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Mystery of Death Valley's Sliding Rocks Solved

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Photo credit: Looking north from the south shore of Racetrack Playa on December 20, 2013 at 3:15 pm. Steady, light wind has blown water to the northeast exposing newly formed rock trails / 2014 Norris et al., PLoS ONE
Racetrack Playa is home to an enduring Death Valley mystery. Littered across the surface of this dry lake, also called a “playa,” are hundreds of rocks – some weighing as much as 320 kilograms (700 pounds) – that seem to have been dragged across the ground, leaving synchronized trails that can stretch for hundreds of meters.

What powerful force could be moving them? Researchers have investigated this question since the 1940s, but no one has seen the process in action – until now.

In a paper published in the journal PLOS ONE on Aug. 27, a team led by Scripps Institution of Oceanography, UC San Diego, paleobiologist Richard Norris reports on first-hand observations of the phenomenon.

Because the stones can sit for a decade or more without moving, the researchers did not originally expect to see motion in person. Instead, they decided to monitor the rocks remotely by installing a high-resolution weather station capable of measuring gusts to one-second intervals and fitting 15 rocks with custom-built, motion-activated GPS units. (The National Park Service would not let them use native rocks, so they brought in similar rocks from an outside source.) The experiment was set up in winter 2011 with permission of the Park Service. Then – in what Ralph Lorenz of the Applied Physics Laboratory at the Johns Hopkins University, one of the paper’s authors, suspected would be  “the most boring experiment ever” – they waited for something to happen.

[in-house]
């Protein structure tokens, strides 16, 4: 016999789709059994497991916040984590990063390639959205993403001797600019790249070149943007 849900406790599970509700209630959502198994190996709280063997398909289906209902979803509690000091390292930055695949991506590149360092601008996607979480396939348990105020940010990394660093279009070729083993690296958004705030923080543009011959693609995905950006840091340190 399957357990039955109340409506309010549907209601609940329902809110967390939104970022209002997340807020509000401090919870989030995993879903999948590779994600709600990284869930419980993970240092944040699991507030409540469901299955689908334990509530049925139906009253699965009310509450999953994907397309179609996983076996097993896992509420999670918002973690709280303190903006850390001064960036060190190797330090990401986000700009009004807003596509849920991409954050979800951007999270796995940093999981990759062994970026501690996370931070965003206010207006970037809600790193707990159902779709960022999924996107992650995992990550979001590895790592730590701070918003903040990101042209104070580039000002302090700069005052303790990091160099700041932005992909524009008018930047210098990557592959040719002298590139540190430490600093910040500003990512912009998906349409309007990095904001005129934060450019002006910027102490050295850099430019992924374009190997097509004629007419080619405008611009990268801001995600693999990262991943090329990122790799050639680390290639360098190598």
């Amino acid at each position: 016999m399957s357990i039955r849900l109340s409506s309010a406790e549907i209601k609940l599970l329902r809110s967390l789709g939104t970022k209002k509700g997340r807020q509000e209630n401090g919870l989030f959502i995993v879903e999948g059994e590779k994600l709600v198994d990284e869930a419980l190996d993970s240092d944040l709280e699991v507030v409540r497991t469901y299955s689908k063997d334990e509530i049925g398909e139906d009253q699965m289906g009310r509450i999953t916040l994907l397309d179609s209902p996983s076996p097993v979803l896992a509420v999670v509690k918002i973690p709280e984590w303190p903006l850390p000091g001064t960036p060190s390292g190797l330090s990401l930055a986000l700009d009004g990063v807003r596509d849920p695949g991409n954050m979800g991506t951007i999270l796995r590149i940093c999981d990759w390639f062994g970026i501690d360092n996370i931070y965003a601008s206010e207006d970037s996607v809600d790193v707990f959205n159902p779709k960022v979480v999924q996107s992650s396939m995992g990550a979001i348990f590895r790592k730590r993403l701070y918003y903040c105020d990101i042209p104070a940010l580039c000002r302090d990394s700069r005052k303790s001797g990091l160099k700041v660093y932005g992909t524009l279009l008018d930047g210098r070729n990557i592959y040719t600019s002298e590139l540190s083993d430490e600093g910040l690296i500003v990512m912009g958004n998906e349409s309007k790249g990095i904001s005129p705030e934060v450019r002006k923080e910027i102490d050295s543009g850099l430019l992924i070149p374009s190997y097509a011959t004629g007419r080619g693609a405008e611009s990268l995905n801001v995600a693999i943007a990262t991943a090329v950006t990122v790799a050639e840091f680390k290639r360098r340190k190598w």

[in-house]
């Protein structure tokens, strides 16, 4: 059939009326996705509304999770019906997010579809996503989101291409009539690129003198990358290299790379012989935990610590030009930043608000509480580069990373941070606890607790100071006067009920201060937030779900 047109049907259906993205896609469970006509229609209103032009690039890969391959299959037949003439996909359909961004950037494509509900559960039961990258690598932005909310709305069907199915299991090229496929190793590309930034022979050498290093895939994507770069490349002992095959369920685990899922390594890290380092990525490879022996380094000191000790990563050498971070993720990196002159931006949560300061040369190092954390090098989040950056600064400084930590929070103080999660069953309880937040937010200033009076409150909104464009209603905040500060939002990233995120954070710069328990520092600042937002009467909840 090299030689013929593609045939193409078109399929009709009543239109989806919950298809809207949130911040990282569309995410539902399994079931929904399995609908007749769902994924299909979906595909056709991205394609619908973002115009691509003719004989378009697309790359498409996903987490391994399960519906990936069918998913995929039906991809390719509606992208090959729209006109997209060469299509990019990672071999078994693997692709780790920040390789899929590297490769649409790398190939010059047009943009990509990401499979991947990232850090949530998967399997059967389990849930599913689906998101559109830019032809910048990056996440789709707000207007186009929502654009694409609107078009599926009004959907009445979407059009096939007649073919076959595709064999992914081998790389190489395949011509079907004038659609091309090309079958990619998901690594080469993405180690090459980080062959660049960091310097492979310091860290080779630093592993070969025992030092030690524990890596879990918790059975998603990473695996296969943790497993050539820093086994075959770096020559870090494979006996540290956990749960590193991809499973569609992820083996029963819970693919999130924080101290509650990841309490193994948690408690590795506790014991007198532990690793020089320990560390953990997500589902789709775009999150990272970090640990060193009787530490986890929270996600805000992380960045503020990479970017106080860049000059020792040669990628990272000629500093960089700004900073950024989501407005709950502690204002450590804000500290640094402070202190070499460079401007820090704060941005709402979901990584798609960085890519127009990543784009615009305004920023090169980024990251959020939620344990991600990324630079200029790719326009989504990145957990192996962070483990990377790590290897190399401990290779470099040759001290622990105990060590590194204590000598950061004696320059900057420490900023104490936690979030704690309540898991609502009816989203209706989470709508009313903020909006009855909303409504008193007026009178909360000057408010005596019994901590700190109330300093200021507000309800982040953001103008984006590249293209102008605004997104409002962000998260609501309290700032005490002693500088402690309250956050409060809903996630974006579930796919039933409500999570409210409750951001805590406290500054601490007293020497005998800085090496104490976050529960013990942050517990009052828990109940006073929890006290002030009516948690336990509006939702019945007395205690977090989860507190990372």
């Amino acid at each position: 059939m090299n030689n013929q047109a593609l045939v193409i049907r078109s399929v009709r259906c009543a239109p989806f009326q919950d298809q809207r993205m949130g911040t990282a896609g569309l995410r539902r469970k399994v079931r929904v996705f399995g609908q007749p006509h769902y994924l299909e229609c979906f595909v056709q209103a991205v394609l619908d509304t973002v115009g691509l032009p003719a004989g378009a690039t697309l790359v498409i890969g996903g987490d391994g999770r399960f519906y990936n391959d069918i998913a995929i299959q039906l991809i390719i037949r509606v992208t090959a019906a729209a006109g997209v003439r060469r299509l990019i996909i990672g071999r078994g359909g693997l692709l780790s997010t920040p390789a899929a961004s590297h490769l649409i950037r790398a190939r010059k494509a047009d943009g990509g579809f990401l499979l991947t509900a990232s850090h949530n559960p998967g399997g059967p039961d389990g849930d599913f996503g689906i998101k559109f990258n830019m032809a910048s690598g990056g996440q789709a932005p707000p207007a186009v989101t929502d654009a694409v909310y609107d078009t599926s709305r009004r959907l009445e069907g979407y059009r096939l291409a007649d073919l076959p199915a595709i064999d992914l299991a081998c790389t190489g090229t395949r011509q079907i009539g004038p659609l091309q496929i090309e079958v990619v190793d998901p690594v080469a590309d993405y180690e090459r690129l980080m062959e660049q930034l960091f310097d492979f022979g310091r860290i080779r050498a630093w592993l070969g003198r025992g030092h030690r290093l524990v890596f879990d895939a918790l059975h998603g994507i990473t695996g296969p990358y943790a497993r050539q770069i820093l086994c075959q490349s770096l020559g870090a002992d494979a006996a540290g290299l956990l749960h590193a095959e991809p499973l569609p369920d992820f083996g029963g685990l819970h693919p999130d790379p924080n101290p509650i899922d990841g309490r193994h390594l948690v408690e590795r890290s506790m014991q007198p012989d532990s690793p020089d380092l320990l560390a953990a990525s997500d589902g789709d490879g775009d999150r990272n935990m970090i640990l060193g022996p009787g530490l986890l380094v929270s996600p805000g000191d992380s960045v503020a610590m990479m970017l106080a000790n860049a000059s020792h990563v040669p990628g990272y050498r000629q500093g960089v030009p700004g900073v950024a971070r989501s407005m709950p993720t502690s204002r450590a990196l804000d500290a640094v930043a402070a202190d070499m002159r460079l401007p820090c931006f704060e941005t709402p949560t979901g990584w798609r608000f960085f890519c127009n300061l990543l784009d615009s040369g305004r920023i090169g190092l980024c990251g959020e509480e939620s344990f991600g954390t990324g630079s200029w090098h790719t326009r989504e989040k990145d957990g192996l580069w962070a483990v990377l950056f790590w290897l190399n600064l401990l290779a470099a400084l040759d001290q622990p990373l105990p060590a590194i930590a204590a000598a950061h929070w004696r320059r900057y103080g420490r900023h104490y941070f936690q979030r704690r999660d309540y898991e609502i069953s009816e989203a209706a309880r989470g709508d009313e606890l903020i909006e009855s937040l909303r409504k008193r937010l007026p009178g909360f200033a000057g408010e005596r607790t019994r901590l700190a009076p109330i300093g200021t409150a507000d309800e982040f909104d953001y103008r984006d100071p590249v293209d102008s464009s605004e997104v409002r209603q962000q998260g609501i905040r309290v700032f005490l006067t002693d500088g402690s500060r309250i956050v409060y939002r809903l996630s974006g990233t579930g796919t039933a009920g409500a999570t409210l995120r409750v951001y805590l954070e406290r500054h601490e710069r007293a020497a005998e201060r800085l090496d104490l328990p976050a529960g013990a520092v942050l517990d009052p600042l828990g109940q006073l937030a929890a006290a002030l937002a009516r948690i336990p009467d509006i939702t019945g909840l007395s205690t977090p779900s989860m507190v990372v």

But in December 2013, Norris and co-author and cousin Jim Norris arrived in Death Valley to discover that the playa was covered with a pond of water seven centimeters (three inches) deep. Shortly after, the rocks began moving.

“Science sometimes has an element of luck,” Richard Norris said. “We expected to wait five or ten years without anything moving, but only two years into the project, we just happened to be there at the right time to see it happen in person.” - Continue Reading...
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Cool.... :) ...uh, no :huh:

Bummer!  :(

I kinda liked it more when we didn't really know how it worked.  8)

Some harmless mystery is always nice to have around. ;D

I agree with 40hz (sorry for what's probably the most boring post on DC).

Stoic Joker:
First the Crystal Skull is declared a fake, and now this!

Earth sucks... :(

Cool.... :) ...uh, no :huh:

Bummer!  :(

I kinda liked it more when we didn't really know how it worked.  8)

Some harmless mystery is always nice to have around. ;D
-40hz (August 28, 2014, 05:31 PM)
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of all people!   :D


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